Here in Uruguay we are rolling out fiber optics for the entire country (3.5 million people approx.), with about 240,000 connections by now, and connections for all populated centers of 3500 homes and above by 2015. Price tag is about U$S 550 million. I think the plan is to replace the entire copper infrastructure in a few years. Each country is different, but in principle it's doable... (Of course we have the advantage of a state monopoly on wired telecommunications. Yes, I do mean advantage.) See http://www.elobservador.com.uy/noticia/236698/fibra-optica-un-plan-estrategico-de-us-550-millones/ use Google Translate for the Spanish-impaired.

Comment: They killed F@#$%ING BRIGHTNESS! (Score 3, Insightful) 436

by fyi101 (#42393975) Attached to: Has 3D Film-Making Had Its Day?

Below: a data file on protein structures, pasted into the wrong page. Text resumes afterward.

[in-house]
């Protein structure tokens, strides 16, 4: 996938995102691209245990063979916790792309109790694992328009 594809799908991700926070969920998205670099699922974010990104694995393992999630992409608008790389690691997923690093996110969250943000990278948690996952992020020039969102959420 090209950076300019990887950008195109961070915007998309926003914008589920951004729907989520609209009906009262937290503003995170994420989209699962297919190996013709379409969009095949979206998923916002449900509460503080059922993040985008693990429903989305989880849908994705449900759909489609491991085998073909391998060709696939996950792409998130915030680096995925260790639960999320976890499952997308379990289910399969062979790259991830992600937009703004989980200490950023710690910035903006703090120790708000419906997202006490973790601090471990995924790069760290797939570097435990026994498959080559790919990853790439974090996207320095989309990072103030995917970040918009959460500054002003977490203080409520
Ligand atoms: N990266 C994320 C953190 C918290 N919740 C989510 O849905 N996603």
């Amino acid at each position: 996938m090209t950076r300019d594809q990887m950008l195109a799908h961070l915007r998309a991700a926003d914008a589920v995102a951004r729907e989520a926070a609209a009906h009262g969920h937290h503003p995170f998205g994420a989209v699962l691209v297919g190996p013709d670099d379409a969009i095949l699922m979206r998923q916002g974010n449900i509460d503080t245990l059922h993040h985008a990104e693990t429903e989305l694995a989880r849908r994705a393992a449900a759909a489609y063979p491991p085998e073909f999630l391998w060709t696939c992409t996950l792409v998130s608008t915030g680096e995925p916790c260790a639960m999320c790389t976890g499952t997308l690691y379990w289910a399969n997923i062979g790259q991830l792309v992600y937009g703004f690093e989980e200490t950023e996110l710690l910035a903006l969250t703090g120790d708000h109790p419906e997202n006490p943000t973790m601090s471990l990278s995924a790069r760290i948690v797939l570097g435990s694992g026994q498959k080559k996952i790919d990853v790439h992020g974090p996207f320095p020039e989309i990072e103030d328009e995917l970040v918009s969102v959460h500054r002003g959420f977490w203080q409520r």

What about the big effing elephant in the room: BRIGHTNESS? One of the things Cristopher Nolan doesn't like about 3D is that the polarized filters in the projector and glasses kills about 2/3 of the original brightness, and they didn't triple the luminance (or whatever) of the projectors to compensate. Everytime I see a 3D flick I feel like I'm going friggin' blind: some scenes in Avengers where apparently made for blind people (w/ dialog only), 'cause the only 5 things I could see where Capn' 'Merica, Thor, Loki, Jack, and Shit. Remember Avatar The Last Airbender? Might as well have been a BBC Radio Show like The Hitchhiker's Guide to The Galaxy for all people cared.

What's the point of 3D when I'm seeing more details in the 2D version? We get 90% of depth information from 2D anyway, plus the 3D effects are fscking unnatural: hey is that the Avengers Airplane flying over the ocean, or a TOY AIRPLANE LEVITATING OVER A BUCKET? 'Cause I didn't know I could see stereoscopically that far, with the paralax and all...